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Discrete and Continuous Dynamical Systems - B

January 2008 , Volume 9 , Issue 1

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Bayesian online algorithms for learning in discrete hidden Markov models
Roberto C. Alamino and Nestor Caticha
2008, 9(1): 1-10 doi: 10.3934/dcdsb.2008.9.1 +[Abstract](3636) +[PDF](255.6KB)
We propose and analyze two different Bayesian online algorithms for learning in discrete Hidden Markov Models and compare their performance with the already known Baldi-Chauvin Algorithm. Using the Kullback-Leibler divergence as a measure of generalization we draw learning curves in simplified situations for these algorithms and compare their performances.
Monotonicity properties of the blow-up time for nonlinear Schrödinger equations: Numerical evidence
Cristophe Besse, Rémi Carles, Norbert J. Mauser and Hans Peter Stimming
2008, 9(1): 11-36 doi: 10.3934/dcdsb.2008.9.11 +[Abstract](2972) +[PDF](684.3KB)
We consider focusing nonlinear Schrödinger equations (NLS), in the $L^2$-critical and supercritical cases. We present a systematic numerical investigation of the dependence of the blow-up time on properties of the data or on the (parameters of the) equation in three cases: dependence on the strength of the nonlinearity in the equation when the initial data is fixed; dependence on the strength of a damping term in the equation when the initial data is fixed; and dependence upon the strength of a quadratic oscillation in the initial data when the equation and the initial profile are fixed. For some cases, analytic results are available and presented. In most situations our numerical counterexamples show that monotonicity in the evolution of the blow-up time does not occur. In addition they show that in certain regimes the blow-up time is very sensitive to the different parameters that we modulate.
    Our numerical solutions are very reliable since not only we test independence on the precise setting of the numerical problem (size of the periodic domain, discretization etc.) but we compare the same simulations with two different methods in two independent codes: a spectral time splitting code and a relaxation method, with results identical at the order of precision.
Deterministic walks in rigid environments with aging
Leonid A. Bunimovich and Alex Yurchenko
2008, 9(1): 37-46 doi: 10.3934/dcdsb.2008.9.37 +[Abstract](2363) +[PDF](146.4KB)
Aging is an abundant property of materials, populations, and networks. We consider some classes of cellular automata (Deterministic Walks in Random Environments) where the process of aging is described by a time dependent function, called a rigidity of the environment. Asymptotic laws for the dynamics of perturbations propagating in such environments with aging are obtained.
Convergence and stability analysis for implicit simulations of stochastic differential equations with random jump magnitudes
Graeme D. Chalmers and Desmond J. Higham
2008, 9(1): 47-64 doi: 10.3934/dcdsb.2008.9.47 +[Abstract](3082) +[PDF](206.8KB)
Stochastic differential equations with Poisson driven jumps of random magnitude are popular as models in mathematical finance. Strong, or pathwise, simulation of these models is required in various settings and long time stability is desirable to control error growth. Here, we examine strong convergence and mean-square stability of a class of implicit numerical methods, proving both positive and negative results. The analysis is backed up with numerical experiments.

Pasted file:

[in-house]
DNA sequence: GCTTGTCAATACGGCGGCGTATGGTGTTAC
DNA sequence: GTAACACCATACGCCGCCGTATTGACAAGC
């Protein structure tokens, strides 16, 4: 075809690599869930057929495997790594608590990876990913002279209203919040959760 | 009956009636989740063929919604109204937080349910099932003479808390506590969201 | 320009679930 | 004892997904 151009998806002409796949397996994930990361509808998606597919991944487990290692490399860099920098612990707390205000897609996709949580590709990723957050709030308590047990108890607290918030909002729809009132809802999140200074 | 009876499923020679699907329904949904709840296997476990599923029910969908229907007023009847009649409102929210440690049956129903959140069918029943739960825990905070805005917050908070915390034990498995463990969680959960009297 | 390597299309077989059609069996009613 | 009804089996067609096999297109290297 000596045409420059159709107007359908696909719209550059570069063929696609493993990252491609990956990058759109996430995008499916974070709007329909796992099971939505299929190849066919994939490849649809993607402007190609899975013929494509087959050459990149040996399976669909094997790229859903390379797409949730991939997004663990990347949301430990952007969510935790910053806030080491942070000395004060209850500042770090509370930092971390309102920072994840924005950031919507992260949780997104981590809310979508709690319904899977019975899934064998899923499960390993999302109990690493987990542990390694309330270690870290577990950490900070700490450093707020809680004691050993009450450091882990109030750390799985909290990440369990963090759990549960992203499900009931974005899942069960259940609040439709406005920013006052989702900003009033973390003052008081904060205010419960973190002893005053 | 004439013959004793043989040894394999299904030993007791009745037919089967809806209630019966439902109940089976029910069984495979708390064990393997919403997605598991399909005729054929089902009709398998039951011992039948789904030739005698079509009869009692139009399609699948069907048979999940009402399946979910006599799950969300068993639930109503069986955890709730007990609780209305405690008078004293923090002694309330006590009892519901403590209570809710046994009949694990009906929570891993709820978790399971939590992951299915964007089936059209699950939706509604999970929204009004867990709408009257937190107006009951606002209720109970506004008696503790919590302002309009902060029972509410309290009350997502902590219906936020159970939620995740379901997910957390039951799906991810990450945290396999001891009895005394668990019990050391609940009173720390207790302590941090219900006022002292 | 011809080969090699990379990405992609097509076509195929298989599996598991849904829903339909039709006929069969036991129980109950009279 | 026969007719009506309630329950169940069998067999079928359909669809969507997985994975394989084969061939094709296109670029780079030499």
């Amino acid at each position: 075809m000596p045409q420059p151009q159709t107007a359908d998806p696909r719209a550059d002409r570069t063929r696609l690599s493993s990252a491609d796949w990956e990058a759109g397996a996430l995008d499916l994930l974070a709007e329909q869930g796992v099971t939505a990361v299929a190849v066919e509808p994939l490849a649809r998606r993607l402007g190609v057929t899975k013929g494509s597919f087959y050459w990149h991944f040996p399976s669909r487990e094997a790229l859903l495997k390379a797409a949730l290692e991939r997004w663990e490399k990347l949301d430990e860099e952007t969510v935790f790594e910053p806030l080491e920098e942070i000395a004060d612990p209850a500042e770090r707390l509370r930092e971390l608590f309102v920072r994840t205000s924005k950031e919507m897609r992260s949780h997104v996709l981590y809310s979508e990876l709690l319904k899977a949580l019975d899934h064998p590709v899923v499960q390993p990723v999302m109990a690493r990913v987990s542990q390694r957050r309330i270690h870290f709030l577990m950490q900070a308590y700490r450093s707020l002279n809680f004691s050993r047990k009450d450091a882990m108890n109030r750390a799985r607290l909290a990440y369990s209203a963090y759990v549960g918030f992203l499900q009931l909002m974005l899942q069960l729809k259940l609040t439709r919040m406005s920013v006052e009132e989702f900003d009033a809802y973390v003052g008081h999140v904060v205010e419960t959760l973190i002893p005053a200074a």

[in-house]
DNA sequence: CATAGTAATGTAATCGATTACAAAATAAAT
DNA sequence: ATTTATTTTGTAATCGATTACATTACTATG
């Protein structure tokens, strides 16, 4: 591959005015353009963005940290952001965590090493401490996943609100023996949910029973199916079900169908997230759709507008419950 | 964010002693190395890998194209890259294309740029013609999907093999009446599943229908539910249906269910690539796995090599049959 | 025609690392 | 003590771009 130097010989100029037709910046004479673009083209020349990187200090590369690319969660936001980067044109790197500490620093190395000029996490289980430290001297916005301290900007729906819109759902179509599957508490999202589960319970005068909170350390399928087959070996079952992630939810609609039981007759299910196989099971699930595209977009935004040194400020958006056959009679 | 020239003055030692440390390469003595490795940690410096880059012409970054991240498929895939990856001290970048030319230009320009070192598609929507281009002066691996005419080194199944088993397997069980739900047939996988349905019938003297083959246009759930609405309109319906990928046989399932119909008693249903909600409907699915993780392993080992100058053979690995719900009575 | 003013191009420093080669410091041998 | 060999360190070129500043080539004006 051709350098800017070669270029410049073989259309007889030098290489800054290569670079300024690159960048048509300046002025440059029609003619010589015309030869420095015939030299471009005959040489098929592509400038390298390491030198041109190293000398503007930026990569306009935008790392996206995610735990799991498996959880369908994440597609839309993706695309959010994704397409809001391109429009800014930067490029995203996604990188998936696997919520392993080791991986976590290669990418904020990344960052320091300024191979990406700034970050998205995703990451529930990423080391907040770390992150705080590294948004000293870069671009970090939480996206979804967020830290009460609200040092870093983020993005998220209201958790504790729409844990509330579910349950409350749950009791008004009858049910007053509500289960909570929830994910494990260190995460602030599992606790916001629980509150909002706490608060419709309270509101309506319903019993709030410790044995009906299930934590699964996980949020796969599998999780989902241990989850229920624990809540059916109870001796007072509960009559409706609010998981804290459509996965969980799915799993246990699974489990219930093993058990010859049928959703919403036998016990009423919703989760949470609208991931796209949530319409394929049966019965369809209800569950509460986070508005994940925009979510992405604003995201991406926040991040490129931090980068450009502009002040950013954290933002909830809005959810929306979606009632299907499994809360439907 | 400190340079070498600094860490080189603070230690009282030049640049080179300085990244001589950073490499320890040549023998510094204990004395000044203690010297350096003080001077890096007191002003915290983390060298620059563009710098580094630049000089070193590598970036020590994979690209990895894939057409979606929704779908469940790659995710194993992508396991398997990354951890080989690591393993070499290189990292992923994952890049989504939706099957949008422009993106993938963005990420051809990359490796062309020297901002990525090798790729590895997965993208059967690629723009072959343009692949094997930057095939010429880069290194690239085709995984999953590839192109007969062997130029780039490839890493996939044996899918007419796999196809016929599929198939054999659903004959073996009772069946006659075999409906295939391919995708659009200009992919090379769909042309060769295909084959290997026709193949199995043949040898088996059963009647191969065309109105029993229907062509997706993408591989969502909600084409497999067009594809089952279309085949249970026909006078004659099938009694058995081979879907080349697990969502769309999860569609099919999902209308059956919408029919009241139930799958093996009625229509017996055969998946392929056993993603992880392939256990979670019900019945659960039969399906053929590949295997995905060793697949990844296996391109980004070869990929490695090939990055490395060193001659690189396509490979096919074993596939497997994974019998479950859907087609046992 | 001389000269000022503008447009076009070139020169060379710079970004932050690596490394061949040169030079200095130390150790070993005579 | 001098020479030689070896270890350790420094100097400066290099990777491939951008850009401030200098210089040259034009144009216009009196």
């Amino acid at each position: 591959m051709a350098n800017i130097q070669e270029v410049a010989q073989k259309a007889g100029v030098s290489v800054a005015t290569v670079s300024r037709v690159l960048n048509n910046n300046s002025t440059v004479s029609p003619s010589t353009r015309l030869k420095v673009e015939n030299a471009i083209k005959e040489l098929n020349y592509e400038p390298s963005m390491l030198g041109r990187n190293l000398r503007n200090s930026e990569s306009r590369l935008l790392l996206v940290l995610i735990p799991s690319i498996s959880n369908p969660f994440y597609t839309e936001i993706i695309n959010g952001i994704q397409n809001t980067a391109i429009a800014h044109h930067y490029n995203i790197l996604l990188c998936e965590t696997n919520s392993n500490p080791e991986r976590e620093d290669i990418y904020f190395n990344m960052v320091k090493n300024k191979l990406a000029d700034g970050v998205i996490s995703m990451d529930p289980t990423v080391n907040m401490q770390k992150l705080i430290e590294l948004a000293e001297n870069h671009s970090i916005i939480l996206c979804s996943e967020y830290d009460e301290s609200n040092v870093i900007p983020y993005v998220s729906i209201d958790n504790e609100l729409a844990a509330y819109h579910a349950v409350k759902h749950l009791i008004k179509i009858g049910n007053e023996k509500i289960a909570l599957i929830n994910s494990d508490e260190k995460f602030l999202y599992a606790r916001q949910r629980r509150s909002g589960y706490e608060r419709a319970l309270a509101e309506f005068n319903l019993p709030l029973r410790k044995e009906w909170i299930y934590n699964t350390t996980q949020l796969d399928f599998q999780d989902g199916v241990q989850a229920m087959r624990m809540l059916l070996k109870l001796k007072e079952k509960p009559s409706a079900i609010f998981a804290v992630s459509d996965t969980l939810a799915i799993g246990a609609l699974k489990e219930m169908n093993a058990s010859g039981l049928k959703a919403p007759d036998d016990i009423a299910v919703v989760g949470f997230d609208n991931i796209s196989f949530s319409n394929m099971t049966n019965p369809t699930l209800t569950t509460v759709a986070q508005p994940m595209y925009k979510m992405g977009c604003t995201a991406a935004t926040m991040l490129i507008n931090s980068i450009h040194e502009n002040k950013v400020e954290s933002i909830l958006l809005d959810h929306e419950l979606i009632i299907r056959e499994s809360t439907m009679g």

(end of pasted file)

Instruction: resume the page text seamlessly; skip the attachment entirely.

On a nonlocal reaction-diffusion population model
Keng Deng
2008, 9(1): 65-73 doi: 10.3934/dcdsb.2008.9.65 +[Abstract](3895) +[PDF](156.8KB)
In this paper, we consider a nonlocal parabolic initial value problem that models a single species which is diffusing, aggregating, reproducing and competing for space and resources. We establish a comparison principle and construct monotone sequences to show the existence and uniqueness of the solution to the problem. We also analyze the long-time behavior of the solution.
Transitivity of a Lotka-Volterra map
Juan Luis García Guirao and Marek Lampart
2008, 9(1): 75-82 doi: 10.3934/dcdsb.2008.9.75 +[Abstract](3045) +[PDF](368.0KB)
The dynamics of the transformation $F: (x,y)\rightarrow (x(4-x-y),xy)$ defined on the plane triangle $\Delta$ of vertices $(0,0)$, $(0,4)$ and $(4,0)$ plays an important role in the behaviour of the Lotka--Volterra map. In 1993, A. N. SharkovskiĬ (Proc. Oberwolfach 20/1993) stated some problems on it, in particular a question about the trasitivity of $F$ was posed. The main aim of this paper is to prove that for every non--empty open set $\mathcal{U} \subset \Delta$ there is an integer $n_{0}$ such that for each $n>n_{0}$ it is $F^{n}(\mathcal{U}) \supseteq \Delta \setminus P_{\varepsilon}$, where $P_{\varepsilon} = \{ (x,y) \in D : y<\beta, \mbox{ $where$ F(t,\varepsilon)=(\alpha,\beta) \mbox{ and } t \in[0,2] \}$ and $\varepsilon \rightarrow 0$ for $n \rightarrow \infty$. Consequently, we show that the map $F$ is transitive, it is not topologically exact and it is almost topologically exact. Additionally, we prove that the union of all preimages of the point $(1,2)$ is a dense subset of $\Delta$.
A coupled map lattice model of tree dispersion
Miaohua Jiang and Qiang Zhang
2008, 9(1): 83-101 doi: 10.3934/dcdsb.2008.9.83 +[Abstract](3677) +[PDF](217.4KB)